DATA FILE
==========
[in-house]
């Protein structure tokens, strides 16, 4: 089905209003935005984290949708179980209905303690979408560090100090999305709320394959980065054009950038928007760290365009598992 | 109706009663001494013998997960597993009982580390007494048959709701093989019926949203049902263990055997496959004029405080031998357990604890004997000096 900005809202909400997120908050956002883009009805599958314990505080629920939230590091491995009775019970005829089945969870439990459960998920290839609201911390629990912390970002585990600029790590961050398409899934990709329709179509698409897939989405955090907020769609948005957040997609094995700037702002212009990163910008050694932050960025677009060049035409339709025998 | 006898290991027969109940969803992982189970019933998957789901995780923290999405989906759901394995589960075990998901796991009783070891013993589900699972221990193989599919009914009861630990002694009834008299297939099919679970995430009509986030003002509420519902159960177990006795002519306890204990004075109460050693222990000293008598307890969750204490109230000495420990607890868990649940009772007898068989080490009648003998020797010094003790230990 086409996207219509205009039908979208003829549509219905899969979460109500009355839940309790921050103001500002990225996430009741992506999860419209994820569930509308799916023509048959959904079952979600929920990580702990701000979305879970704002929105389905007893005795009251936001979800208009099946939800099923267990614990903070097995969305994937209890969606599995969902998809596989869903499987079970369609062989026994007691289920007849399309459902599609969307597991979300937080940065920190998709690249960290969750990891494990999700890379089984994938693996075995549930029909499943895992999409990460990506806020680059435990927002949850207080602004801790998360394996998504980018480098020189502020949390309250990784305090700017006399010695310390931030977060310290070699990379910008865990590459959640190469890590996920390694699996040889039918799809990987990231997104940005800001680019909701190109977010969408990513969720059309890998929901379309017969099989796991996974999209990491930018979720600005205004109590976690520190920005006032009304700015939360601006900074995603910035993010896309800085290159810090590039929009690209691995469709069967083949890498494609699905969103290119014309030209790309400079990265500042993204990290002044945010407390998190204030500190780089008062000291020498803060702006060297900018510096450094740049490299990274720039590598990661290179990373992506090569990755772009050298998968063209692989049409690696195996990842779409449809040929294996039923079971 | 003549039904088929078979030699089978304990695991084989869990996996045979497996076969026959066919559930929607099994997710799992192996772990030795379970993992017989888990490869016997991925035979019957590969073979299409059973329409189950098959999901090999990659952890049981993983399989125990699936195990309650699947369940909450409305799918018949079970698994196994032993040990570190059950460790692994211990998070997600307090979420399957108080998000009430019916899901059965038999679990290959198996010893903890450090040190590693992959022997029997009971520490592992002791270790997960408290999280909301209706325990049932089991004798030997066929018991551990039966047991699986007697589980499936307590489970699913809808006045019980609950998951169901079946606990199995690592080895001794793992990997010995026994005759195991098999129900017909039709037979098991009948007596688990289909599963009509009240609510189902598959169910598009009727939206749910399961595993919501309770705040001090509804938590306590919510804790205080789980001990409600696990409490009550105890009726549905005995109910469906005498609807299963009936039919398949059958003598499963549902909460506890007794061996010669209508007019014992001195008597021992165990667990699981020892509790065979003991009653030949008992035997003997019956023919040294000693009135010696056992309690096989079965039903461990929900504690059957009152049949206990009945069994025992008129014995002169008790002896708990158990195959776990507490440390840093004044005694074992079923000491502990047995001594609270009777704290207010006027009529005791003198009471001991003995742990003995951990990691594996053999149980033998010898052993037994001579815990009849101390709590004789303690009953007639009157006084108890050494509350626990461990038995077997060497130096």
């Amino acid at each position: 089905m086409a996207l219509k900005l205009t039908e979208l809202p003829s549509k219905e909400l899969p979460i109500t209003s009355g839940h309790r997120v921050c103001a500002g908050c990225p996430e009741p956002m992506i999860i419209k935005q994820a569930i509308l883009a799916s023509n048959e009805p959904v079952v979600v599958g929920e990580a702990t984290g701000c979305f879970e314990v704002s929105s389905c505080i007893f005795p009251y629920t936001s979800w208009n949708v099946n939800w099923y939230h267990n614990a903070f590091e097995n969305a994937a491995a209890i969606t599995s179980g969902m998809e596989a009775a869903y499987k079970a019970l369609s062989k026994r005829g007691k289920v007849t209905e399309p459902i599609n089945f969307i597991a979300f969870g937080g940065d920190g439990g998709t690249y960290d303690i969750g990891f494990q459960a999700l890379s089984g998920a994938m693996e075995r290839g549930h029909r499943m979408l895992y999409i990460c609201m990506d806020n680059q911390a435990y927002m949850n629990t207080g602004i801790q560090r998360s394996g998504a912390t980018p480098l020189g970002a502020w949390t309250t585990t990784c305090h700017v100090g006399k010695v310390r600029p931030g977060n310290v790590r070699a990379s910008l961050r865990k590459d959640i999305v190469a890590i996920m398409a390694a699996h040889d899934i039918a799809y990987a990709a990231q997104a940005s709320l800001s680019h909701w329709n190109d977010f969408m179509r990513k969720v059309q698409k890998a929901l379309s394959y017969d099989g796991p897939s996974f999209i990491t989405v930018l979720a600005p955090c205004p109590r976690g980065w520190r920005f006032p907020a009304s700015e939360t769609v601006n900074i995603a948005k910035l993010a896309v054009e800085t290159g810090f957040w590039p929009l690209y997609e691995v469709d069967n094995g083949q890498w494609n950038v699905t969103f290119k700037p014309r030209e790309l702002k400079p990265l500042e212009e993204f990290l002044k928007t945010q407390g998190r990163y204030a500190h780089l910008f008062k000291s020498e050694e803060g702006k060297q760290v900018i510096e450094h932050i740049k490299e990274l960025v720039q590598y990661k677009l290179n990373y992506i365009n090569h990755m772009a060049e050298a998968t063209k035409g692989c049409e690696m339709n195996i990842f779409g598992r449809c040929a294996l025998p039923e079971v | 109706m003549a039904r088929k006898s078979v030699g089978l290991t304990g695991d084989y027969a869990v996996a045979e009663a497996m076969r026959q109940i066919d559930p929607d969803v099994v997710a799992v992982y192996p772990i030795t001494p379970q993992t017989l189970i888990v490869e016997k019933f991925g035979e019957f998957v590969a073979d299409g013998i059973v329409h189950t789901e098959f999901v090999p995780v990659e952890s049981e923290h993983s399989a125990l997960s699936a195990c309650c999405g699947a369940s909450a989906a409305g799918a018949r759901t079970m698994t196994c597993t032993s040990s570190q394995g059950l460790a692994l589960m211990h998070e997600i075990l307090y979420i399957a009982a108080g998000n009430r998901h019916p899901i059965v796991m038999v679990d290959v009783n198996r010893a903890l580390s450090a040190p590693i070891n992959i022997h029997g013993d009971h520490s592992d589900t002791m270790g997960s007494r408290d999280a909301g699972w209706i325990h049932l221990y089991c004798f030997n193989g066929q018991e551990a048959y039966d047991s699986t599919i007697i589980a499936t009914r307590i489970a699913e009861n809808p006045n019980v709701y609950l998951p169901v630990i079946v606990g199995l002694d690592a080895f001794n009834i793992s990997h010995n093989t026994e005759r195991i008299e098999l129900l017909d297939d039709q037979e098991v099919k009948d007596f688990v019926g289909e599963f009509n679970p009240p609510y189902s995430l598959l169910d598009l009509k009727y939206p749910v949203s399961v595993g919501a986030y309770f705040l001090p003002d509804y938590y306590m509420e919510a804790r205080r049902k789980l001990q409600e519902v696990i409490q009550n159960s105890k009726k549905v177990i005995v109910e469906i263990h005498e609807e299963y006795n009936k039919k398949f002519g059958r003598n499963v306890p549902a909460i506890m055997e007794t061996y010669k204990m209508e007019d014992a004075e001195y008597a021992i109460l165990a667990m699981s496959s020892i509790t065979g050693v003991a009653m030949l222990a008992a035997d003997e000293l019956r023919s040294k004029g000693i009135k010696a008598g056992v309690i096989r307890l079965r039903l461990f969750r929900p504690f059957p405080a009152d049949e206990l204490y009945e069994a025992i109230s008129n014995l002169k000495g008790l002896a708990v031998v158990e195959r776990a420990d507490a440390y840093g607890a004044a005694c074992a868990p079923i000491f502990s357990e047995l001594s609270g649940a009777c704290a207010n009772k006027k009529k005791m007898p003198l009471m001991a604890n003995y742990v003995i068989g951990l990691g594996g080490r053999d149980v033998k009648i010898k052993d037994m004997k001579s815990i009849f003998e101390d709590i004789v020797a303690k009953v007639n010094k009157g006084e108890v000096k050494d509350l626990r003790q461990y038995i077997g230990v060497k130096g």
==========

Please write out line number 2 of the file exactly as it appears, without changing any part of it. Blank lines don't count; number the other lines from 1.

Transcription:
């Protein structure tokens, strides 16, 4: 089905209003935005984290949708179980209905303690979408560090100090999305709320394959980065054009950038928007760290365009598992 | 109706009663001494013998997960597993009982580390007494048959709701093989019926949203049902263990055997496959004029405080031998357990604890004997000096 900005809202909400997120908050956002883009009805599958314990505080629920939230590091491995009775019970005829089945969870439990459960998920290839609201911390629990912390970002585990600029790590961050398409899934990709329709179509698409897939989405955090907020769609948005957040997609094995700037702002212009990163910008050694932050960025677009060049035409339709025998 | 006898290991027969109940969803992982189970019933998957789901995780923290999405989906759901394995589960075990998901796991009783070891013993589900699972221990193989599919009914009861630990002694009834008299297939099919679970995430009509986030003002509420519902159960177990006795002519306890204990004075109460050693222990000293008598307890969750204490109230000495420990607890868990649940009772007898068989080490009648003998020797010094003790230990 086409996207219509205009039908979208003829549509219905899969979460109500009355839940309790921050103001500002990225996430009741992506999860419209994820569930509308799916023509048959959904079952979600929920990580702990701000979305879970704002929105389905007893005795009251936001979800208009099946939800099923267990614990903070097995969305994937209890969606599995969902998809596989869903499987079970369609062989026994007691289920007849399309459902599609969307597991979300937080940065920190998709690249960290969750990891494990999700890379089984994938693996075995549930029909499943895992999409990460990506806020680059435990927002949850207080602004801790998360394996998504980018480098020189502020949390309250990784305090700017006399010695310390931030977060310290070699990379910008865990590459959640190469890590996920390694699996040889039918799809990987990231997104940005800001680019909701190109977010969408990513969720059309890998929901379309017969099989796991996974999209990491930018979720600005205004109590976690520190920005006032009304700015939360601006900074995603910035993010896309800085290159810090590039929009690209691995469709069967083949890498494609699905969103290119014309030209790309400079990265500042993204990290002044945010407390998190204030500190780089008062000291020498803060702006060297900018510096450094740049490299990274720039590598990661290179990373992506090569990755772009050298998968063209692989049409690696195996990842779409449809040929294996039923079971 | 003549039904088929078979030699089978304990695991084989869990996996045979497996076969026959066919559930929607099994997710799992192996772990030795379970993992017989888990490869016997991925035979019957590969073979299409059973329409189950098959999901090999990659952890049981993983399989125990699936195990309650699947369940909450409305799918018949079970698994196994032993040990570190059950460790692994211990998070997600307090979420399957108080998000009430019916899901059965038999679990290959198996010893903890450090040190590693992959022997029997009971520490592992002791270790997960408290999280909301209706325990049932089991004798030997066929018991551990039966047991699986007697589980499936307590489970699913809808006045019980609950998951169901079946606990199995690592080895001794793992990997010995026994005759195991098999129900017909039709037979098991009948007596688990289909599963009509009240609510189902598959169910598009009727939206749910399961595993919501309770705040001090509804938590306590919510804790205080789980001990409600696990409490009550105890009726549905005995109910469906005498609807299963009936039919398949059958003598499963549902909460506890007794061996010669209508007019014992001195008597021992165990667990699981020892509790065979003991009653030949008992035997003997019956023919040294000693009135010696056992309690096989079965039903461990929900504690059957009152049949206990009945069994025992008129014995002169008790002896708990158990195959776990507490440390840093004044005694074992079923000491502990047995001594609270009777704290207010006027009529005791003198009471001991003995742990003995951990990691594996053999149980033998010898052993037994001579815990009849101390709590004789303690009953007639009157006084108890050494509350626990461990038995077997060497130096």